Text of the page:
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Punch and kick your way through a rabble of bad dudes in a simple scrolling beat-’em-up. Mark Vanstone shows you how

Although released to tie in with Jackie Chan’s Spartan X, Kung-Fu Master was originally inspired by the Bruce Lee film, Game of Death.

Kung-Fu Master

Kung-Fu Master hit arcades in 1984. Its side-scrolling action, punching and kicking through an army of knife-throwing goons, helped create the beat-’em-up genre. In fact, its designer, Takashi Nishiyama, would go on to kickstart the Street Fighter series at Capcom, and later start up the Fatal Fury franchise at SNK.

In true eighties arcade style, Kung-Fu Master distils the elements of a chop-socky action film to its essentials. Hero Thomas and his girlfriend are attacked, she’s kidnapped, and Thomas fights his way through successive levels of bad guys to rescue her. The screen scrolls from side to side, and Thomas must use his kicks and punches to get from one side of the level to the other and climb the stairs to the next floor of the building.

Our Kung-Fu Master homage features punches, kicks, and a host of goons to use them on.

Making our brawler

To recreate this classic with Pygame Zero, we’ll need quite a few frames of animation, both for the hero character and the enemies he’ll battle. For a reasonable walk cycle, we’ll need at least six frames in each direction. Any fewer than six won’t look convincing, but more frames can achieve a smoother effect. For this example, I’ve used the 3D package Poser, since it has a handy walk designer which makes generating sequences of animation much easier.

Once we have the animation frames for our characters, including a punch, kick, and any others you want to add, we need a background for the characters to walk along. The image we’re using is 2000×400 pixels, and we start the game by displaying the central part so our hero can walk either way. By detecting arrow key presses, the hero can ‘walk’ one way or the other by moving the background left and right, while cycling through the walk animation frames. Then if we detect a Q key press, we change the action string to kick; if it’s A, it’s punch. Then in our update() function, we use that action to set the Actor’s image to the indicated action frame.

Our enemy Actors will constantly walk towards the centre of the screen, and we can cycle through their walking frames the same way we do with the main hero. To give kicks and punches an effect, we put in collision checks. If the hero strikes while an enemy collides with him, we register a hit. This could be made more precise to require more skill, but once a strike’s registered, we can switch the enemy to a different status that will cause them to fall downwards and off the screen.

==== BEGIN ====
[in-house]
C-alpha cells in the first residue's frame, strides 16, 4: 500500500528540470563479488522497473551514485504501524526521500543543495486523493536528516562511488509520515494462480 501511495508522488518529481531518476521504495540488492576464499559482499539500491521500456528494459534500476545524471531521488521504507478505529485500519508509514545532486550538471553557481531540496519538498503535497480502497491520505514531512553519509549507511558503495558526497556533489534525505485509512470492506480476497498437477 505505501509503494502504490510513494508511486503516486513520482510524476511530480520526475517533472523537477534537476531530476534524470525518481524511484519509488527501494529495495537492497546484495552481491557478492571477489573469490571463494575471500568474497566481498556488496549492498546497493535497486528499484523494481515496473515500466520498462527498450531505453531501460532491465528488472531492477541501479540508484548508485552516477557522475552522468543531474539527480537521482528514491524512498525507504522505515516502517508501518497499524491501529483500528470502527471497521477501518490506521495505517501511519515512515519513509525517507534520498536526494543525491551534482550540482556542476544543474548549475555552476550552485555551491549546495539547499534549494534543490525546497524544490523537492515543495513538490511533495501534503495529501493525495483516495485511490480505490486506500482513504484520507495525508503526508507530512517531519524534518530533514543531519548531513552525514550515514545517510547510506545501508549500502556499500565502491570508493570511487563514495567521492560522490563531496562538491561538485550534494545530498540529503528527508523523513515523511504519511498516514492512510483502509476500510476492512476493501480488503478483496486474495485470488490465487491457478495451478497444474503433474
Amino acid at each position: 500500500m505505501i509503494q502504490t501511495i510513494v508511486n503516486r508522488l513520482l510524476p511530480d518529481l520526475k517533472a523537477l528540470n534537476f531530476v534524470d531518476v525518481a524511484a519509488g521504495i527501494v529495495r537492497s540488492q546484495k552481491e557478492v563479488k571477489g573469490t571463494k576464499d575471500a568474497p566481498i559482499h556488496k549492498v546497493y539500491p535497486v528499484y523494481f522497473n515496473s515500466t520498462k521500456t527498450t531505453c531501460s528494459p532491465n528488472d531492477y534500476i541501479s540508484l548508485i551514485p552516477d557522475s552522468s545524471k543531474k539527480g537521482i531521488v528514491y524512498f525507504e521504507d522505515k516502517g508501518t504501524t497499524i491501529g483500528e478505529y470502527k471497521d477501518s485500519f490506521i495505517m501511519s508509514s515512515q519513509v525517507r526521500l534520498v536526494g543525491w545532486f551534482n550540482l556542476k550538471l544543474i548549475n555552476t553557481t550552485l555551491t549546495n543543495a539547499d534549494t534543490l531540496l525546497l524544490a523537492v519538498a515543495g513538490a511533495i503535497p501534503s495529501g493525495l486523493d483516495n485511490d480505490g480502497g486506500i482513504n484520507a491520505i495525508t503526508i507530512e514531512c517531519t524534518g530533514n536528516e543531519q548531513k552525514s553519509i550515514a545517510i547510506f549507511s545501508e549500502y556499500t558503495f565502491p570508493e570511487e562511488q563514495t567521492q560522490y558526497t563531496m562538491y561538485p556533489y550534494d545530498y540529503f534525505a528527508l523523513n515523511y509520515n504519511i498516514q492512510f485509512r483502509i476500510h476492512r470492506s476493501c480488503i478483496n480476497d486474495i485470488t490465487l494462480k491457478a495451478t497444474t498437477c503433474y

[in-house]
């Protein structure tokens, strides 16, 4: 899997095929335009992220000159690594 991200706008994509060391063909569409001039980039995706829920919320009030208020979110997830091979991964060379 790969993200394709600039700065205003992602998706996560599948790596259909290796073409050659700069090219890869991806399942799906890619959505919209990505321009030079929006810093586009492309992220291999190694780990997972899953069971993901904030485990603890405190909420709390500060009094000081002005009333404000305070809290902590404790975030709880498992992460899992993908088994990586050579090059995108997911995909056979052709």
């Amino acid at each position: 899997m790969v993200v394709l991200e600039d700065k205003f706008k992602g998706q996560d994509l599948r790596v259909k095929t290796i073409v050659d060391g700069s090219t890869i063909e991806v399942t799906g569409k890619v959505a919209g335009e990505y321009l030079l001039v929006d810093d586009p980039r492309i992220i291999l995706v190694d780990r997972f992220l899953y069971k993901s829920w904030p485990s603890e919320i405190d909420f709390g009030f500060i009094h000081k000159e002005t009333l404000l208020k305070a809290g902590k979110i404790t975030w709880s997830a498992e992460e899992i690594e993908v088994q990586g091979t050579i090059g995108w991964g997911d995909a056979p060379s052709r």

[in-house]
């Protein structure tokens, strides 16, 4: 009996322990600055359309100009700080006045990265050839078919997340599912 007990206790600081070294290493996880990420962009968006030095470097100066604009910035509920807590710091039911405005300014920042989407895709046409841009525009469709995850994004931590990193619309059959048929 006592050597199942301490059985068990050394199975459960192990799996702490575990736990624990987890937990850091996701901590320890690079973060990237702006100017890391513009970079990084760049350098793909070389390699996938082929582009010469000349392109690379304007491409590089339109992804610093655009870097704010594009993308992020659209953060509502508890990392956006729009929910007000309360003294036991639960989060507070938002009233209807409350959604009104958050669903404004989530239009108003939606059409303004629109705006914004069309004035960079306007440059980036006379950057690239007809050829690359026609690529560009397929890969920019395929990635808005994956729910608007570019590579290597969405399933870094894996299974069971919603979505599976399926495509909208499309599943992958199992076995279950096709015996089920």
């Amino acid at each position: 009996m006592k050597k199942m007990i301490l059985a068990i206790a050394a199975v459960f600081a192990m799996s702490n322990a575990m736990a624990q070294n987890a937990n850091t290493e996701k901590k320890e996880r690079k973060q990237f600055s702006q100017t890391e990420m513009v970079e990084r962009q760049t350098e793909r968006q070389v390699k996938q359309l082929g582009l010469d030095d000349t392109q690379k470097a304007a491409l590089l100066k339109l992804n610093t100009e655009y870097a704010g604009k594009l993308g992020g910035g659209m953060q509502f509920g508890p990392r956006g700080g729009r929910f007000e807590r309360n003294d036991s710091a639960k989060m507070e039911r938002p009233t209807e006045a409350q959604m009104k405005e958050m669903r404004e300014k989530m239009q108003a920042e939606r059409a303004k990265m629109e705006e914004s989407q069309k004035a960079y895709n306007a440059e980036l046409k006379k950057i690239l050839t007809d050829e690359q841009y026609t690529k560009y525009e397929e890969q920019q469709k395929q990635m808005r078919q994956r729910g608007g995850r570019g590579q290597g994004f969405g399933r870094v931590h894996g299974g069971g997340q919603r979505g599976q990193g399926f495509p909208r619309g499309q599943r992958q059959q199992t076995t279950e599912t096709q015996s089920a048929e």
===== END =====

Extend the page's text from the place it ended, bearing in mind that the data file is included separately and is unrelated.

This sample is a starting point to demonstrate the basics of the beat-’em-up genre. With the addition of flying daggers, several levels, and a variety of bad guys, you’ll be on your way to creating a Pygame Zero version of this classic game.

The generation game

Because we’re moving the background when our hero walks left and right, we need to make sure we move our enemies with the background, otherwise they’ll look as though they’re sliding in mid-air – this also applies to any other objects that aren’t part of the background. The number of enemies can be governed in several ways: in our code, we just have a random number deciding if a new enemy will appear during each update, but we could use a predefined pattern for the enemy generation to make it a bit less random, or we use a combination of patterns and random numbers.

Here’s Mark’s code snippet, which creates a side-scrolling beat-’em-up in Python. To get it working on your system, you’ll need to install Pygame Zero. And to download the full code, go here.

Get your copy of Wireframe issue 32

You can read more features like this one in Wireframe issue 32, available now at Tesco, WHSmith, all good independent UK newsagents, and the Raspberry Pi Store, Cambridge.

Or you can buy Wireframe directly from Raspberry Pi Press — delivery is available worldwide. And if you’d like a handy digital version of the magazine, you can also download issue 32 for free in PDF format.

Look how lovely and glowy it is.

Make sure to follow Wireframe on Twitter and Facebook for updates and exclusive offers and giveaways. Subscribe on the Wireframe website to save up to 49% compared to newsstand pricing!

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Make a Spy Hunter-style scrolling road | Wireframe #31